Wifi versus Powerline Networking

The Problem

My personal home network may be a little more complicated than average.  I used to work as a full time Unix/Linux sys-admin so I have some specific ideas about how I like to do things.  But I suffer from a similar problem as many, many other people: I have more than one computer spread through my house and they aren’t all in the same room as my DSL router.  To complicate things I have an upstairs and a downstairs basement and it would be impossible to run cables every where I need to go.


The obvious solution is to connect a Wifi router to my DSL box and link up everything (a sever, a couple desktop PC’s, a couple laptops, a couple smart phones, etc.) all through the wifi.  This actually works pretty ok, but I have some annoyances:

  • Two desktop PC’s next to each other have to talk at Wifi speeds rather than 100Mbit ethernet speeds
  • Even within my house, I suffer from signal degradation between the basement and the upstairs.  Some areas don’t get a clean signal and can’t get nearly the bandwidth I should theoretically be able to get.
  • I do regular backups of all my PC’s to a server so I generate a *lot* of traffic a *lot* of the time and my daily interactive network use is affected because I don’t always have a lot of spare band width over the air.  I end up with web connections randomly timing out once in a while, and various things not working consistently.  This is a frustration since I work out of my home office and much of my day depends on being online.
  • Wifi transmits a lot of high energy RF right by your head or lap or other body parts … I suppose that’s not much of a health issue, or so I’m led to believe.
So wifi is ok, but with the loads I put on it, and the signal loss through walls and through the floor/ceiling, my service levels are inconsistent and I get frustrated having to wait for things or being forced to refresh a page that refuses to load — several times.

Powerline Ethernet

Say whatever you want about walmart, but I was up at my local store poking around and noticed a clearance rack in the electronics section.  They were selling a couple things called “Netgear Powerline 85 Adapter Kit”.  I had no idea what that was, but it caught my eye long enough to take a closer look at the box.  Then I went home and did some googling.  Finally the next day I rushed back to the store and strangely, all 4 units were still on the clearance rack so I bought one set.  I must have been the only one to notice the geek gold mine! <laugh>

What is Powerline Networking?

Powerline networking allows you to run ethernet over your existing AC wiring, rather than running dedicated ethernet lines or going over the air with wifi.  This is really cool, I didn’t know you this was possible, so I had to try it out and see how it worked.

How does it work?

It works pretty well!  In my case, my package came with two adapters that each plug into an AC outlet and have an RJ-45 jack on the side.  Instead of connecting two devices by running a 300′ ethernet cable across the basement floor, up the stairs, through the living room, down, the hall, and into my office … I just run a very short ethernet cable (included) to a powerline adapter and plug that into the nearest AC outlet.  Now I go to the other end of my house and plug a very short ethernet cable (also included) into the 2nd powerline adapter and plug that into the nearest AC outlet.  The 2 powerline adapters find each other automatically and create a bridge over my AC wiring.  My two devices are now happily talking and I’m not tripping over long ugly wires strung around my house.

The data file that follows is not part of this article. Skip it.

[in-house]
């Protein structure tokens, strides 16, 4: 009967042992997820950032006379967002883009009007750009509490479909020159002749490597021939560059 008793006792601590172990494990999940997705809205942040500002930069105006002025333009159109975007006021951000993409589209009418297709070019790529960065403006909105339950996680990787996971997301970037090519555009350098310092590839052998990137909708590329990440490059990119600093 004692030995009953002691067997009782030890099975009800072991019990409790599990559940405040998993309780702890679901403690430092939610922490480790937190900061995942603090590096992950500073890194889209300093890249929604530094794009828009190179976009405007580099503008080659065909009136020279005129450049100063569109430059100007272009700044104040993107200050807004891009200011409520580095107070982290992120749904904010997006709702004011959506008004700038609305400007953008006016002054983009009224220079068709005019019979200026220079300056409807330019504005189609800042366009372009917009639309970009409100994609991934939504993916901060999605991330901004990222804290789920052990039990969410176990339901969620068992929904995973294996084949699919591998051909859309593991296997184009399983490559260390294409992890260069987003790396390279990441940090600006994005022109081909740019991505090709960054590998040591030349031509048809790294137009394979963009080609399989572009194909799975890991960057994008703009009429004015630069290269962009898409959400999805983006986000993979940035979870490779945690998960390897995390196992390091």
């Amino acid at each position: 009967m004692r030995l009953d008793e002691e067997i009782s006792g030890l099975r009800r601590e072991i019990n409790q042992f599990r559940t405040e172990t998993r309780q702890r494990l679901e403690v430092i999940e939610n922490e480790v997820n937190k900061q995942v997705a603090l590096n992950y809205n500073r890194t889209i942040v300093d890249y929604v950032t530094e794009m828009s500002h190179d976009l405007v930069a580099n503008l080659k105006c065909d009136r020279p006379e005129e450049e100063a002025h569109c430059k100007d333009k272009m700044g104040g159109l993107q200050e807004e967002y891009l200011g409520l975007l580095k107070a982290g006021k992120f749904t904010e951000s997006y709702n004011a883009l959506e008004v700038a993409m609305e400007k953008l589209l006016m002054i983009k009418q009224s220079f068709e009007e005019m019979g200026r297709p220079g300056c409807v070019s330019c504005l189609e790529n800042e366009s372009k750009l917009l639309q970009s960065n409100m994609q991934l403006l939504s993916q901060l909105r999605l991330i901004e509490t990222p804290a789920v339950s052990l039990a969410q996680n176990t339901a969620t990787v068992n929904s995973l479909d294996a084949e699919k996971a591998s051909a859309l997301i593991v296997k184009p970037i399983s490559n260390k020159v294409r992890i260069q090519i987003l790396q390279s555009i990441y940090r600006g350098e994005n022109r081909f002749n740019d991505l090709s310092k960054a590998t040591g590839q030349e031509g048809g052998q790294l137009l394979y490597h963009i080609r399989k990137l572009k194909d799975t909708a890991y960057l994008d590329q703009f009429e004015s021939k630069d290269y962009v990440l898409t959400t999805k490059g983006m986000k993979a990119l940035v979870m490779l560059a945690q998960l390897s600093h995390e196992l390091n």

So is it any better than Wifi?

I should qualify the following comments and suggest that for most people your mileage may vary.  There are potential issues that could make powerline networking not work so well and you need to watch out for these.

  • Do not plug your powerline adapater into a power strip, or a power strip plugged into to another power strip.  For best results and best bandwidth, you need to plug directly into a wall outlet.
  • It is possible for electric appliances and other things to create noise on your AC power lines and disrupt the ethernet networking signal.  Better devices include better filtering, but this is always a potential issue.
  • I don’t know how far a network could extend over AC and when you might start seeing signal degradation and slow downs.
  • I don’t know how many devices you can stack up (right now I just use a single pair) and how the system would react to higher traffic loads.
All disclaimers aside, I noticed a big improvement over my existing wifi network.
  • Base bandwidth improved noticeably.  My connection to the server on the other side can now get more data through faster than before.  This is a big win and worth the expense by itself.
  • I see more consistent service under load.  With wifi I noticed that if I was doing a long download, that could saturate the link and anything else I tried to do could really suffer.  Powerline networking seems to do a better job and managing contention and avoiding starvation of one connection in favor of another.  Everything seems better balanced, and even if I have the link saturated with a big download (or a long level 0 backup), my interactive use seems to be snappy and responsive … something that didn’t happen with wifi.

What else is cool about powerline networking?

I’m sure if you’ve read this far you can see I’m not a powerline networking expert, but here are some cool things I discovered along the way:

  • I purchased 85Mbit devices, but I see that now 200Mbit devices are available.
  • My devices suck up an AC outlet which can be a pain.  Newer devices often have an AC pass through so you don’t lose an outlet.
  • I’ve seen devices with 3 ethernet jacks rather than just one.  These serve as a little mini ethernet hub for those of us that might have more than one network device in a room.
  • My devices offer encryption at the OS level (i.e. they come with a windows drivers.)  Mostly I run linux so I don’t think that helps me much.  But because I run linux, most of my LAN connections are already encrypted via ssh or https, so I’m not too worried about that.  I think newer devices offer better plug and play encryption options if that’s an important consideration.

How to be an Electronics Whiz on a Small Budget

Simple tools that you will use all the time!

I work with small electronics boards and components as part of my day job. I don’t really have a nice concise job title for myself, but lately it would be something like “UAS Embedded Flight Control Engineer”.  I come from primarily a software / computer science background, but when you have an obstinate electronic gizmo sitting on your desk and no one to hold your hand, it’s time to get up to speed on some basic electrical engineering concepts.

Digital Multimeter